7. Ik jaan meri aur laakh sitam (Aab-e-Hayat, 1955): This adventure-filled fantasy film was one of Shashikala’s main roles as a leading lady. Here, she was paired with Premnath, whose character spends most of the film being wooed by fairies, threatened by monsters and magical creatures, and basically in high-adventure mode. His lady love, the princess Shahzaad, having spent the first few minutes of the film establishing herself as a feisty, strong-willed woman, then unfortunately spends the rest mourning the loss of her beloved, who’s gone off on these adventures all by herself…
While Shashikala did have some good songs to lip-sync to in Aab-e-Hayat, my favourite is this one. Ik jaan meri aur laakh sitam, where she grieves for her lost love. Fairly standard ‘sad song’, but I especially like the music of this one.
8. Tu mera jo nahin (Bheegi Raat, 1965): Another song with Shashikala beside a swimming pool. But Tu mera jo nahin is a far cry from Yeh raaste hain pyaar ke, even though both songs are sung by a woman bemoaning the fact that the man she is in love with is in love with another. But while there’s wistfulness and pain in Yeh raaste hain pyaar ke, in Tu mera jo nahin, Shashikala’s character is pretty blasé about it. He may not love her, but she’s confident of her own ability to someday win him over: she’s the flame to which the moth will be attracted, sooner or later. Let him go where he will; she knows he’ll be back. So much pep and such an infectious beat to this song, and how much sass Shashikala shows off.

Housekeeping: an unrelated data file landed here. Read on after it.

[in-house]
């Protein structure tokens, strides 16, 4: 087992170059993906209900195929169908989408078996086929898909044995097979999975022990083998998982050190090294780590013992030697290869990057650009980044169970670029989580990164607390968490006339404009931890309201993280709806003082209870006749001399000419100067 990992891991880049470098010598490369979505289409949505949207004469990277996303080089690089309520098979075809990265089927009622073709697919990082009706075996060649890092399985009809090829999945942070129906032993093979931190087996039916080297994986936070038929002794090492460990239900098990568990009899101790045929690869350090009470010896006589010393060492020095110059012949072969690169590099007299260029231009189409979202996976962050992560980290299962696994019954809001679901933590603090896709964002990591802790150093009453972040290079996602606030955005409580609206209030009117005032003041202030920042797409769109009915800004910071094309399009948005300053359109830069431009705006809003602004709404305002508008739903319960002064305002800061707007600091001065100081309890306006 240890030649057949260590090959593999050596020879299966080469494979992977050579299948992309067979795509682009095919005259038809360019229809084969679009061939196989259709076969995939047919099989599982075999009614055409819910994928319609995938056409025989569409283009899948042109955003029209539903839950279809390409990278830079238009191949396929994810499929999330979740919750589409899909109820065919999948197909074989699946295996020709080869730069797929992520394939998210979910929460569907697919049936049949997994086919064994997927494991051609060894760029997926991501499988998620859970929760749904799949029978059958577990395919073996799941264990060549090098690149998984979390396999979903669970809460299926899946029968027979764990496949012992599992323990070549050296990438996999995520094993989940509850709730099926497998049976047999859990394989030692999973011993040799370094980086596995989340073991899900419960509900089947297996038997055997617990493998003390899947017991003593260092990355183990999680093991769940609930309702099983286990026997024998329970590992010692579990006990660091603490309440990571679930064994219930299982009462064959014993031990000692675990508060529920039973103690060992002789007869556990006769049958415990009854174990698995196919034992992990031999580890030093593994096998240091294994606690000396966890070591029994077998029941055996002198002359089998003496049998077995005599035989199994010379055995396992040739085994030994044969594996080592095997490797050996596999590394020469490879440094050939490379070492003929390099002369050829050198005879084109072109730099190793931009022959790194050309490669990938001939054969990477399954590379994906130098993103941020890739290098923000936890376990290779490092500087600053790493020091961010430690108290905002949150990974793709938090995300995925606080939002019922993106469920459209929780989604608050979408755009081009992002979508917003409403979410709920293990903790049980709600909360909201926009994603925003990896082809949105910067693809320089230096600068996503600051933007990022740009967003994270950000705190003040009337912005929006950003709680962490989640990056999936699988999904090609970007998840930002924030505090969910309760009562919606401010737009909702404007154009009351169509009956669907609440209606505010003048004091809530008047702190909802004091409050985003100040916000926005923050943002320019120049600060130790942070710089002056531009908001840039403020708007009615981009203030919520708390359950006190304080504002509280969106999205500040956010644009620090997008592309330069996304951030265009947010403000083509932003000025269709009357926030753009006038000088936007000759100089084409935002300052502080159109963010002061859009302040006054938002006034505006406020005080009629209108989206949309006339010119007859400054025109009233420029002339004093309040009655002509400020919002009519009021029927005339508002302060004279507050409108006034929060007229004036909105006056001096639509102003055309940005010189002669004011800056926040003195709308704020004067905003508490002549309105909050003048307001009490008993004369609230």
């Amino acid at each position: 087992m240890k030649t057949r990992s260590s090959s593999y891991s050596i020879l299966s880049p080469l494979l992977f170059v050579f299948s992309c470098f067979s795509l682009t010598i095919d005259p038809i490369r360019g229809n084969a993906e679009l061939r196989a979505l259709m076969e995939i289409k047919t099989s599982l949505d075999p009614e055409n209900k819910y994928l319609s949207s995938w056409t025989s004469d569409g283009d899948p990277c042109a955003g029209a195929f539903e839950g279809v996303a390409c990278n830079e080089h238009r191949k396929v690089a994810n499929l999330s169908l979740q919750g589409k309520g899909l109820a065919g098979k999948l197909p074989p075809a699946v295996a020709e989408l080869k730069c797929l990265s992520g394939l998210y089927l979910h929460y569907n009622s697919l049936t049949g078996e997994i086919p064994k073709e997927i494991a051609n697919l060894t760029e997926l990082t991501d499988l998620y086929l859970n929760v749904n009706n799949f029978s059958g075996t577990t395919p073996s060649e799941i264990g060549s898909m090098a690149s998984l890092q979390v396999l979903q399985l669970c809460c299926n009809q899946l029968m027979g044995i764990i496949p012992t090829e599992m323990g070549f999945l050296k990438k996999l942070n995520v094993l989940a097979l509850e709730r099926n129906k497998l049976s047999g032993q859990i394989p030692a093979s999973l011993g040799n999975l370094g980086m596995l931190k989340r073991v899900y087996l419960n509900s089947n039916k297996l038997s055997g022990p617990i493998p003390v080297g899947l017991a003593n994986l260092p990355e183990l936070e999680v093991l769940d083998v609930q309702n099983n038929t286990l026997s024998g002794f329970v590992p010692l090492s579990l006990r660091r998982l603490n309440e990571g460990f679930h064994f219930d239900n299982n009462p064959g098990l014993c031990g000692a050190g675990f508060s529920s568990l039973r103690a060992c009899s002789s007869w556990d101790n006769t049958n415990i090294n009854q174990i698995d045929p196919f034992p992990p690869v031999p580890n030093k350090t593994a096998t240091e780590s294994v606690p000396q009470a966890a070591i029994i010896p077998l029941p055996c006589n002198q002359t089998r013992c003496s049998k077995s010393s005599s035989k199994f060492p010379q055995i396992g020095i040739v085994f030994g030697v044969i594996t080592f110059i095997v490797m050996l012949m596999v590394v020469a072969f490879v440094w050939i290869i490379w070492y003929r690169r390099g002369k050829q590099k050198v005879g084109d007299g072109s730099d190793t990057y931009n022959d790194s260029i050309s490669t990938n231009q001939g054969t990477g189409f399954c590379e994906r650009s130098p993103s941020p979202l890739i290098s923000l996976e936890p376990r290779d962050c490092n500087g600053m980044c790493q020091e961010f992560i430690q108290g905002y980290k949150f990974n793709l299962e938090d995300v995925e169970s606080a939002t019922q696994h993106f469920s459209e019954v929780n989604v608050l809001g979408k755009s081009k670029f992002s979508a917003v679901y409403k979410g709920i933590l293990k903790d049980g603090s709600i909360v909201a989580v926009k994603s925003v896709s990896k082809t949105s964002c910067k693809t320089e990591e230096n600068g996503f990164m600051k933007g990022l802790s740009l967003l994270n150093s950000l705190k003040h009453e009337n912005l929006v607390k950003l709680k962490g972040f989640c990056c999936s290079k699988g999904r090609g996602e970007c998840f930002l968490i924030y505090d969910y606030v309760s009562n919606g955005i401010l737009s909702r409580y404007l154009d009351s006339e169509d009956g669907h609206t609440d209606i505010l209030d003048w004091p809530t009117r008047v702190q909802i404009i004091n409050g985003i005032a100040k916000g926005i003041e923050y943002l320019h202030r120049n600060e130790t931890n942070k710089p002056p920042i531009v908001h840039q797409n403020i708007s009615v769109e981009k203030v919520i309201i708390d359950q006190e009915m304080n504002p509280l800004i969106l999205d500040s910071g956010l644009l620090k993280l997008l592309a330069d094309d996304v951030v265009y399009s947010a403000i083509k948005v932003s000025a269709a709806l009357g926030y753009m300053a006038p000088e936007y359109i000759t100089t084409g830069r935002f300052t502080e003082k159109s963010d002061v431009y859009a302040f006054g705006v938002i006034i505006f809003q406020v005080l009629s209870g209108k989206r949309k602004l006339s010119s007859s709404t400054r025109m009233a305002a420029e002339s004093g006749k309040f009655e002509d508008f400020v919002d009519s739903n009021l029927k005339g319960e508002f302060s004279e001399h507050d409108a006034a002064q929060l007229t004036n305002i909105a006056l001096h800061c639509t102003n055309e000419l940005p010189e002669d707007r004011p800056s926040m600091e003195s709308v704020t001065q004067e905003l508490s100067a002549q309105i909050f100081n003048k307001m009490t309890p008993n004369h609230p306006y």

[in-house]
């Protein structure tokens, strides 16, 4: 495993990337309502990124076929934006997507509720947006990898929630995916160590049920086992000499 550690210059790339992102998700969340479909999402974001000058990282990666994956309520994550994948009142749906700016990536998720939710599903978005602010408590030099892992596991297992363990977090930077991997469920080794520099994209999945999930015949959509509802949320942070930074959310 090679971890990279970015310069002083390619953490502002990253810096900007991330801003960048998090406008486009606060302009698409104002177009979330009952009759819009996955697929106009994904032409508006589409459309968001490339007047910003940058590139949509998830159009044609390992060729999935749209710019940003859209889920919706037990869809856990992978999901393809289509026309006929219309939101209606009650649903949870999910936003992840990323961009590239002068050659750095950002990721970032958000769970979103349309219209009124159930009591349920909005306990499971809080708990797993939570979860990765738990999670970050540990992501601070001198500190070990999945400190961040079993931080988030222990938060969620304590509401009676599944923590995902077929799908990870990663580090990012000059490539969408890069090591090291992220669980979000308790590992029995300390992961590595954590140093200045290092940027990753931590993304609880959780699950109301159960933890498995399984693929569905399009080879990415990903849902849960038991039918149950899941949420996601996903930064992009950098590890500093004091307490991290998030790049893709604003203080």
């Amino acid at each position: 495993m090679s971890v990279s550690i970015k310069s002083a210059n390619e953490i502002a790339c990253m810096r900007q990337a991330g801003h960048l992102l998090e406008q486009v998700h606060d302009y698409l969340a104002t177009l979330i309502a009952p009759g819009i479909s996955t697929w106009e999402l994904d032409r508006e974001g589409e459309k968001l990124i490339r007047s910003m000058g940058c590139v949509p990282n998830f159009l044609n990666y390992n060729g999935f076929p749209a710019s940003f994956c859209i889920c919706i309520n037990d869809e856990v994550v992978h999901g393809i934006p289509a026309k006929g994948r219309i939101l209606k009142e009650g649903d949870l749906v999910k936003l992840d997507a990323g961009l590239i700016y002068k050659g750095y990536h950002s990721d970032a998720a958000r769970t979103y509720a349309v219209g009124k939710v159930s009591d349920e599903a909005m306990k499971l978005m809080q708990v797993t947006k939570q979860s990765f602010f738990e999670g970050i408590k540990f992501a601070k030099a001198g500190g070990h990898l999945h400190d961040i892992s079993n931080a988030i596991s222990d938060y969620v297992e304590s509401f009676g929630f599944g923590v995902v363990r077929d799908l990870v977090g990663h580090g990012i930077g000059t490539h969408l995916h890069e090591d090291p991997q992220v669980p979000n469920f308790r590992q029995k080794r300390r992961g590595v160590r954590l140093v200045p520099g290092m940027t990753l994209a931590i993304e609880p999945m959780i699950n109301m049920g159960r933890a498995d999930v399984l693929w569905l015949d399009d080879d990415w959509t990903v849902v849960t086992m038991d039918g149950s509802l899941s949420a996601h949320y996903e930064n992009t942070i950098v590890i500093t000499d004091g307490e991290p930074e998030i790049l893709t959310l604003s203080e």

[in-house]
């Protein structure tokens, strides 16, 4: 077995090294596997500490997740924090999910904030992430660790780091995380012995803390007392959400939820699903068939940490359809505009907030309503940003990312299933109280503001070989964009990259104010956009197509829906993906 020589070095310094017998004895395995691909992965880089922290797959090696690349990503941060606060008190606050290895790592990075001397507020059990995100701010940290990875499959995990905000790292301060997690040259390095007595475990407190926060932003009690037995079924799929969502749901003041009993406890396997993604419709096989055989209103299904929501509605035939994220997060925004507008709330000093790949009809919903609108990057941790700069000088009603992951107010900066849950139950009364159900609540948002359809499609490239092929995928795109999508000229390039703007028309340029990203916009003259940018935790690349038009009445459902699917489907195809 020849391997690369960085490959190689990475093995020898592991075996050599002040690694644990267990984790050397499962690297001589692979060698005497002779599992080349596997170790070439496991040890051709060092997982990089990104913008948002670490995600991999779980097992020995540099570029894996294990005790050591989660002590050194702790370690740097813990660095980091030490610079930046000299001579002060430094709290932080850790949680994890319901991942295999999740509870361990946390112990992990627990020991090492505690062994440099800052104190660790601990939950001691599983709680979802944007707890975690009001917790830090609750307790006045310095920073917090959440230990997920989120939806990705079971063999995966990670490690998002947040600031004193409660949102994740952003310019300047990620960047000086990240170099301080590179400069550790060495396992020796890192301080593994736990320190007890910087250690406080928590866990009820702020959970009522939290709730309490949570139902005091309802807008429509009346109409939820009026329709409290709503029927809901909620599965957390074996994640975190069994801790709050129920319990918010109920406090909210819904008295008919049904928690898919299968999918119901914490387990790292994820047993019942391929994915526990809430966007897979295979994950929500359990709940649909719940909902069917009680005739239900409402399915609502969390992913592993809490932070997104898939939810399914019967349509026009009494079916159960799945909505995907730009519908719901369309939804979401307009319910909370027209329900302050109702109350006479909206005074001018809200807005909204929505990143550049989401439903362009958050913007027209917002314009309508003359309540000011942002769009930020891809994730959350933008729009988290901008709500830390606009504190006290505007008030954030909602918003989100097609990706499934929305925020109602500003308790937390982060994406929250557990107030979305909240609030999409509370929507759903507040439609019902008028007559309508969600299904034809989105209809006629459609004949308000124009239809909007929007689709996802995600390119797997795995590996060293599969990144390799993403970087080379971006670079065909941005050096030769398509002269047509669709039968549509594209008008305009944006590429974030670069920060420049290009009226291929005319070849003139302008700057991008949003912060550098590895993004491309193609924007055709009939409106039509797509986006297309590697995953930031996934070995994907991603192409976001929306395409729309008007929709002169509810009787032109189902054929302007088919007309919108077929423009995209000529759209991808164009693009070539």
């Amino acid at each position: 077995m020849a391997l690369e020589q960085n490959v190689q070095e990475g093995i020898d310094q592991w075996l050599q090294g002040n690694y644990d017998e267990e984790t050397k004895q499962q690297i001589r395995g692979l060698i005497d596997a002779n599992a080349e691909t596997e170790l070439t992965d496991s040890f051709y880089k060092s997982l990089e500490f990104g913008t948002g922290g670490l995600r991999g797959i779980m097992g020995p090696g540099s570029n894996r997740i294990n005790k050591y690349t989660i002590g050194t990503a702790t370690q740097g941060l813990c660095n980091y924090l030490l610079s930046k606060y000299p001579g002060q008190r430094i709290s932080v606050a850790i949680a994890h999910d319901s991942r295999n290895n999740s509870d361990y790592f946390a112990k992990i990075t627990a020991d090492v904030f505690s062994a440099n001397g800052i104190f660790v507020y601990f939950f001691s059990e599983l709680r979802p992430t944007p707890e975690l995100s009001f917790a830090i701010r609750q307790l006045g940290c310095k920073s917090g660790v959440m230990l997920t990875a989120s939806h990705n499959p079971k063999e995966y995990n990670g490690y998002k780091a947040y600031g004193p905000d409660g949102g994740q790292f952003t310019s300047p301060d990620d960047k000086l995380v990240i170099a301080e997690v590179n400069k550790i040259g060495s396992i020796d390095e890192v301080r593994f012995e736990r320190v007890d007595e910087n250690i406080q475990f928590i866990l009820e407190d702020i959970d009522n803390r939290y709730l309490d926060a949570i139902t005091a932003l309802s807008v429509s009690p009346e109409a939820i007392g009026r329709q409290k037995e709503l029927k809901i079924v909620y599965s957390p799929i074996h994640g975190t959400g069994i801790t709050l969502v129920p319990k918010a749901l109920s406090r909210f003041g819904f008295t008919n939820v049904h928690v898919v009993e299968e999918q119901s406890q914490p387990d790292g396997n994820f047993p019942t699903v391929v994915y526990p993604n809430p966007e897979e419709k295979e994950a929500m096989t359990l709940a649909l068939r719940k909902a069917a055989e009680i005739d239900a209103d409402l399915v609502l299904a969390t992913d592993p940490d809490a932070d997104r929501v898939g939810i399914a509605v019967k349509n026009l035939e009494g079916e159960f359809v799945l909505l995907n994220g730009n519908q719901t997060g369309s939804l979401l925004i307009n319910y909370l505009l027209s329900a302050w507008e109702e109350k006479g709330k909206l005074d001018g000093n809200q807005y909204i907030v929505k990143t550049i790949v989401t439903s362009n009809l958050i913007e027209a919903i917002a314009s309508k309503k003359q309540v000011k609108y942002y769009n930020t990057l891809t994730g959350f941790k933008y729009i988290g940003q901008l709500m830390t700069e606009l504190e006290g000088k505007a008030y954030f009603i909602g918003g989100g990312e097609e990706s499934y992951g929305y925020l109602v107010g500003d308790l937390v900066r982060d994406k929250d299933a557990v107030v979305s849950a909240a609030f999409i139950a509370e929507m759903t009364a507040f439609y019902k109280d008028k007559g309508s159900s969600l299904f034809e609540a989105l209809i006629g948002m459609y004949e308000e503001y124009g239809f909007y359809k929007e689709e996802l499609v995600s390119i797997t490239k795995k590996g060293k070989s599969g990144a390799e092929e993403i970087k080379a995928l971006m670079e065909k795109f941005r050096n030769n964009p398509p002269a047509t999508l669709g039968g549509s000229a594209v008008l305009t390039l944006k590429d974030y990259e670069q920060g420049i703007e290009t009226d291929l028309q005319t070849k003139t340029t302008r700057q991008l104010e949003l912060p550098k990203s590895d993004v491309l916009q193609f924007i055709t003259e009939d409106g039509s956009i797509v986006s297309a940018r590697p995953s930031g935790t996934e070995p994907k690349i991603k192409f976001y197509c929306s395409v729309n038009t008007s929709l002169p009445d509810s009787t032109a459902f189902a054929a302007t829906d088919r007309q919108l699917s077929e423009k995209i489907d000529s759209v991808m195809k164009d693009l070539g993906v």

9. Chaand ghatne laga raat dhalne lagi (Shart, 1954): Na yeh chaand hoga na taare rahenge was the more popular song from Shart, but another (also very good) song about the moon was picturized on Shashikala. As the lead performer and onstage singer, Shashikala lip-syncs here to a light, frothy number about love in the moonlight. She doesn’t get to do very much in the way of dancing, besides moving her arms about a bit and swaying, but the song is a lovely one.
10. Na baaz aaya muqaddar mujhe mitaane se (Sunehre Kadam, 1966): And, to end, a little-known song from a little-known film. Sunehre Kadam was, from what I can gather, not released: or at least released in a very limited way. I can imagine why it may have sunk into oblivion; in a time of vivid colour, this was a black and white film. In a day when Dev Anand, Dharmendra, Shashi Kapoor, Sunil Dutt and the like were the male stars, Sunehre Kadam starred Rehman, and a Rehman too who was past his prime. Plus Shashikala, all said and done, was by that time, really not the standard leading lady for most filmgoers.
It’s a shame, really, because this was one of Shashikala’s better roles, one which allowed her to show off just how good she was as an actress, and how versatile. Plus, she got some nice songs to lip-sync to, of which this one, of despair and woe, is my favourite from this film.
Which are your favourite Shashikala songs?